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Results tagged with Search options user 49439

Questions about shell scripts, executable files that are interpreted by a shell (bash, zsh, etc.).

2
votes
If this is an assignment that requires writing a shell script, look at the other answers. But if you want to get periodic alerts, for birthdays or anything else, you can use the calendar command, whic …
answered Jul 29 '14 by Mark Plotnick
2
votes
Make can read a makefile from stdin, so you can give it a here document that is a makefile. The following is a makefile that includes your kernel makefile and adds a new wildcard target, %.var, whose …
answered Mar 29 '15 by Mark Plotnick
2
votes
A typical way to do this is to use the trap command to tell the shell script to ignore SIGINT (generated by Control-C), and then to re-enable SIGINT in a subshell just before your command is run. tra …
answered Aug 27 '15 by Mark Plotnick
3
votes
The following script ought to do an outer join on column (field) 1 of all the tab-delimited files passed as arguments. It uses the join command, which does an outer join on sorted files, 2 files at a …
answered Jan 3 '15 by Mark Plotnick
78
votes
Most standard shells provide a way to do simple text substitution within shell variables. http://tldp.org/LDP/abs/html/parameter-substitution.html explains as follows: ${var/Pattern/Replacement} Fir …
answered Nov 26 '13 by Mark Plotnick
31
votes
When bash is called with the name sh, it does this: if (shell_name[0] == 's' && shell_name[1] == 'h' && shell_name[2] == '\0') act_like_sh++; and then later sets the POSIXLY_CORRECT shell varia …
answered Aug 13 '18 by Mark Plotnick
2
votes
Assuming these windows file systems are the cifs mount type, mount -a -t nocifs mount -a -F -t cifs This will mount all non-cifs filesystems, then mount all cifs filesystems in the background and r …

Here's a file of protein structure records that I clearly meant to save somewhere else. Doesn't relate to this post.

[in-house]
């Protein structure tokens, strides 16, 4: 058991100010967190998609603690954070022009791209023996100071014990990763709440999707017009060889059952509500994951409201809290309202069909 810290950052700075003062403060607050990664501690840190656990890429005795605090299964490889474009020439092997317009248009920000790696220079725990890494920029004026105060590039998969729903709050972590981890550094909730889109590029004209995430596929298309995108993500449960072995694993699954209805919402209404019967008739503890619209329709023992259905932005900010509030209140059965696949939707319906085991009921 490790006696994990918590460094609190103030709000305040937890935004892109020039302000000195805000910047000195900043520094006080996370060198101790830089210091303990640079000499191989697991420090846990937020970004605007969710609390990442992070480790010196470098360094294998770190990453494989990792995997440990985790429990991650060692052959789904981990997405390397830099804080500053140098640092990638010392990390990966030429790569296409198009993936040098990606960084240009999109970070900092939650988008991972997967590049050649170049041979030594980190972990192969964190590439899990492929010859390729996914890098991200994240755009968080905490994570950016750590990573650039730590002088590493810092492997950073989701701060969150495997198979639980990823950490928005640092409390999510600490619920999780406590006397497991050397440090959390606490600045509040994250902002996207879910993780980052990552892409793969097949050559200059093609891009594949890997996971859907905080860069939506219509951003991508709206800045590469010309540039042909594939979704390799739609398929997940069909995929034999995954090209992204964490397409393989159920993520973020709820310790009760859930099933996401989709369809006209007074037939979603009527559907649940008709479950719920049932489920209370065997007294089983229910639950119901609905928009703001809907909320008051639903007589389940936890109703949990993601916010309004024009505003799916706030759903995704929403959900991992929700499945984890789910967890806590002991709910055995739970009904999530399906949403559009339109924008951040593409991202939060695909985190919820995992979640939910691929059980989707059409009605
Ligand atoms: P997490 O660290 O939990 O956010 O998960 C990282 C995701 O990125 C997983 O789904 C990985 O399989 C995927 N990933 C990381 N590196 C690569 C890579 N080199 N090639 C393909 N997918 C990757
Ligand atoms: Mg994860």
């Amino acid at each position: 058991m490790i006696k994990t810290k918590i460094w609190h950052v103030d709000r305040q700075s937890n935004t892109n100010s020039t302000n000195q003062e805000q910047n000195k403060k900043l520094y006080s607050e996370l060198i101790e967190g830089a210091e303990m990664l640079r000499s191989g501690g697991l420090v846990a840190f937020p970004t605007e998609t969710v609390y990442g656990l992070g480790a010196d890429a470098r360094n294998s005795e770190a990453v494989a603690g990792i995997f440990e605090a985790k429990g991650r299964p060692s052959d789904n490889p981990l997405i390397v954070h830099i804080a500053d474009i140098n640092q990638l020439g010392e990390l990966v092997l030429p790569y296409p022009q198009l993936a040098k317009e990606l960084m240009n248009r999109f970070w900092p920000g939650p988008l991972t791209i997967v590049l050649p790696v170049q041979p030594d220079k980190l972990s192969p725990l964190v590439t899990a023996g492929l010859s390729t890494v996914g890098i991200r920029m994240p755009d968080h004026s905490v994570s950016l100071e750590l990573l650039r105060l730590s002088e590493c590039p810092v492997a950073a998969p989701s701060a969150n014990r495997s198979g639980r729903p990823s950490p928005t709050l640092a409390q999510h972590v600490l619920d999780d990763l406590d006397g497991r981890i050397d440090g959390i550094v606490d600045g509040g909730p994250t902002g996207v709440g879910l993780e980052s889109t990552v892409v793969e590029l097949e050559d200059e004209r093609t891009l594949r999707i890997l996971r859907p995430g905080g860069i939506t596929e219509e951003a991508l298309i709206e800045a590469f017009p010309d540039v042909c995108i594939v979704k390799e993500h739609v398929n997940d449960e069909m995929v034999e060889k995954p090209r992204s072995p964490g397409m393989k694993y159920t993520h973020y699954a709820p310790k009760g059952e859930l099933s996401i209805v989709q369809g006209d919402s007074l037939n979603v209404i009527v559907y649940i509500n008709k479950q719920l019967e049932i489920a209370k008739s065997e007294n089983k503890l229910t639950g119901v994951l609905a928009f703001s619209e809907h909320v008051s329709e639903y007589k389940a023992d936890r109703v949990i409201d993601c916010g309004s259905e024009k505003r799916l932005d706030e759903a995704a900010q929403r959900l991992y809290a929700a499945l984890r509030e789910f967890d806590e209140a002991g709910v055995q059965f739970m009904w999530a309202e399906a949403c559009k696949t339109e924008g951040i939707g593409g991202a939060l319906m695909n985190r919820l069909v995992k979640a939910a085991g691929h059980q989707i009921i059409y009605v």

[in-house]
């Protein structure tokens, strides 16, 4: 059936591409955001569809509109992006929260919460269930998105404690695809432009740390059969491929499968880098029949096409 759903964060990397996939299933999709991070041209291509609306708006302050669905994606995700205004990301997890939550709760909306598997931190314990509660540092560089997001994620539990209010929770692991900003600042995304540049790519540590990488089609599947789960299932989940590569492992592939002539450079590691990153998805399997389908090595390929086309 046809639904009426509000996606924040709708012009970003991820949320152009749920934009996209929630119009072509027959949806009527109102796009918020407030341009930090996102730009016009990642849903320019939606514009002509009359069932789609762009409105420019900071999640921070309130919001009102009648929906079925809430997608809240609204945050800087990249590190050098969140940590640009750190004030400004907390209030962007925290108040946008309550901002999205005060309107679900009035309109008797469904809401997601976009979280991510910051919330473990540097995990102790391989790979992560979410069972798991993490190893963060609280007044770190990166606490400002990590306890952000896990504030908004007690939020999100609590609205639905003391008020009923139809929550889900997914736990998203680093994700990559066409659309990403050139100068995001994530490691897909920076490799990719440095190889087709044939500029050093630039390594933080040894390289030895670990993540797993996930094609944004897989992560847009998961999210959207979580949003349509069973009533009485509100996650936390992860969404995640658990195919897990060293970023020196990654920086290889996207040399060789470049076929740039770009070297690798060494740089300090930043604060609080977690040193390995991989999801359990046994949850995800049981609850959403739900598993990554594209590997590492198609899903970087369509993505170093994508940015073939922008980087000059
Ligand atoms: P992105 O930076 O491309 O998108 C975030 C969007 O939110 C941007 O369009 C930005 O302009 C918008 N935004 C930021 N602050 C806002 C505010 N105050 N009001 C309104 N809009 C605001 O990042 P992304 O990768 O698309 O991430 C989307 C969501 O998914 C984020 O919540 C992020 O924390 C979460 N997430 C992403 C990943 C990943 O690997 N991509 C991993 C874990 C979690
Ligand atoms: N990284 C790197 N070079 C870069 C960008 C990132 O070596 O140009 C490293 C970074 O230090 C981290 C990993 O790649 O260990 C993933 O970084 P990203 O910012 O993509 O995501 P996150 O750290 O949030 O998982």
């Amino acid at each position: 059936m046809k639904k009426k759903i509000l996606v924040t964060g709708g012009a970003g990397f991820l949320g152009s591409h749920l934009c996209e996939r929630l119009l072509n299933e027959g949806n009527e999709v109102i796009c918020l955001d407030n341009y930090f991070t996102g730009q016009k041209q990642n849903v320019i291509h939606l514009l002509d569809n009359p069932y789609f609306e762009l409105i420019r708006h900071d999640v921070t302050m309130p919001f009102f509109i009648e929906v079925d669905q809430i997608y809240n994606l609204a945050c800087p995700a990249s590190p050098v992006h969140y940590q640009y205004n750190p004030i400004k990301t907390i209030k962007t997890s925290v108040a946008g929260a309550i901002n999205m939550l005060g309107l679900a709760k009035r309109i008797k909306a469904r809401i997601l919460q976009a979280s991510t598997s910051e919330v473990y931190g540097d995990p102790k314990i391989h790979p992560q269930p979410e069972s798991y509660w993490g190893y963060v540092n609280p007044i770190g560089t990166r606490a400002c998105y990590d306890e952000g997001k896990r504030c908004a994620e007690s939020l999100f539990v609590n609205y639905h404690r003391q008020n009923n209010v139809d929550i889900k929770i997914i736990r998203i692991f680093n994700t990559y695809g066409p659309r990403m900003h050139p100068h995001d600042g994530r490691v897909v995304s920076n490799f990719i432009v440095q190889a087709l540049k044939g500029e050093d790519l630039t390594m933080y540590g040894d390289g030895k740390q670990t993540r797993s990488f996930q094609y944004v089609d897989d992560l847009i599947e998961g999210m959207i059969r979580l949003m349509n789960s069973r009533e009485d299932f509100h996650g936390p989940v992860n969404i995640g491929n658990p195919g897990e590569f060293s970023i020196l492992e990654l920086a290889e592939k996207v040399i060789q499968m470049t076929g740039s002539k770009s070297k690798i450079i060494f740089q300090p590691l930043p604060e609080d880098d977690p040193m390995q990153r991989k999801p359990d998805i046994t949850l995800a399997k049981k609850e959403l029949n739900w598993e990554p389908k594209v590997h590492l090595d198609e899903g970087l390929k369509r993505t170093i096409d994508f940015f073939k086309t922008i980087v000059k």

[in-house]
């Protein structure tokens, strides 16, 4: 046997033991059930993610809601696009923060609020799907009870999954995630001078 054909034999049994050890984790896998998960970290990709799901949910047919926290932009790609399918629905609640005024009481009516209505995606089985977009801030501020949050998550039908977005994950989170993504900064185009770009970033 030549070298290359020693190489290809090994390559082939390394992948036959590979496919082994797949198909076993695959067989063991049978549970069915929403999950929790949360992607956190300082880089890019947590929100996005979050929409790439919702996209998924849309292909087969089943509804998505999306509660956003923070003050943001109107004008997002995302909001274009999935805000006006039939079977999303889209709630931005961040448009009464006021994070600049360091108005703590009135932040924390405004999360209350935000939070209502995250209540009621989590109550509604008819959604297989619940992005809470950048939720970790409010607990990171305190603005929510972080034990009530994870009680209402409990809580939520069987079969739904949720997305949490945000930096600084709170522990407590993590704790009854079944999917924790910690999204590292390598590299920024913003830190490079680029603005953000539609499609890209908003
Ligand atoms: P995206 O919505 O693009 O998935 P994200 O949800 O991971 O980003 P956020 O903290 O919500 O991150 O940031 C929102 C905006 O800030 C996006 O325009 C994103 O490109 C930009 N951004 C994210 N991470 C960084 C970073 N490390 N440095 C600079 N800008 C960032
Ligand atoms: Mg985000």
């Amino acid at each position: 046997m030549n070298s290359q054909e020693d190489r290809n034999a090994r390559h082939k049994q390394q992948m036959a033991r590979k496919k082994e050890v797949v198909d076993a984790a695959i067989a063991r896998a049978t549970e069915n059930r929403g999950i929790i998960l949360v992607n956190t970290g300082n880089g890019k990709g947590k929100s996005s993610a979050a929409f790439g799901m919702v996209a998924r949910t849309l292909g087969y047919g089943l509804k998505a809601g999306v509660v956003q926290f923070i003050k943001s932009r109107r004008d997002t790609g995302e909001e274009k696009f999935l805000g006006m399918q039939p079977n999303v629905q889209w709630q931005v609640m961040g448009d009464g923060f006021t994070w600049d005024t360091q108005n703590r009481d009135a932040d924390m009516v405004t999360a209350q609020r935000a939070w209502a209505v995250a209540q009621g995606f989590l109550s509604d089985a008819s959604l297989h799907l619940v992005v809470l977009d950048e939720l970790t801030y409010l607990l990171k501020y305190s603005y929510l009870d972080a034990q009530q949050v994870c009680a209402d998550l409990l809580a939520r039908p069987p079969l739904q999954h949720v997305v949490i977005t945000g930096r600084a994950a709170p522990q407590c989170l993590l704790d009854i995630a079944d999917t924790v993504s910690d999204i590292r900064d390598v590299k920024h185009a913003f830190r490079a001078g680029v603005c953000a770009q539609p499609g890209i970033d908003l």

answered Dec 7 '13 by Mark Plotnick
2
votes
$ eval echo -e "n\ $d/$prf.00{2..$last}.tar\\\n" n someprefix.002.tar n someprefix.003.tar n someprefix.004.tar How did that whitespace get in there? The answer in a nutshell: this is analogo …
answered Nov 28 '14 by Mark Plotnick
1
vote
printf -- " Time TPS\n" sed 's/,.*//' < inputfile | # extract just the date-time sort | uniq -c | # field 1 is now the count of each line's occurrences awk '{ print …
answered Mar 14 by Mark Plotnick
1
vote
The mv command can do a variety of things depending on the types of its arguments, and there are some cases where it might not be able to do exactly what you want. It doesn't really handle merging two …
answered Nov 25 '15 by Mark Plotnick
5
votes
This is typically done using the tcsendbreak C library routine. You can get to this from the shell by using a Python or Perl one-liner: python -c 'import termios; termios.tcsendbreak(3, 0)' 3>/dev/yo …
answered Jan 21 '16 by Mark Plotnick
7
votes
If your terminal emulator supports ANSI escape sequences, you can move the cursor up by running this: echo -n -e '\033[2A' or ruby -e 'print "\033[2A"' This will move the cursor up 2 lines. It w …
answered Jan 1 '14 by Mark Plotnick
1
vote
According to the shell standards document, tilde expansion is supposed to take place when a shell variable is assigned if the tilde is at the beginning of a word or follows an unquoted colon. So it's …
answered Feb 10 '14 by Mark Plotnick
2
votes
Bash, ksh93, zsh, and other recent shells support process substitution (the <(command) syntax), but it is a non-standard extension. Dash (which is /bin/sh on Ubuntu systems) doesn't support it, and ba …
answered Jan 8 '15 by Mark Plotnick
4
votes
FILES=$(command) is going to set a variable named FILES to a scalar that contains the output of command. ${FILES[0]} is going to be the contents of that scalar variable, in your case, a string contai …
answered Feb 5 '14 by Mark Plotnick

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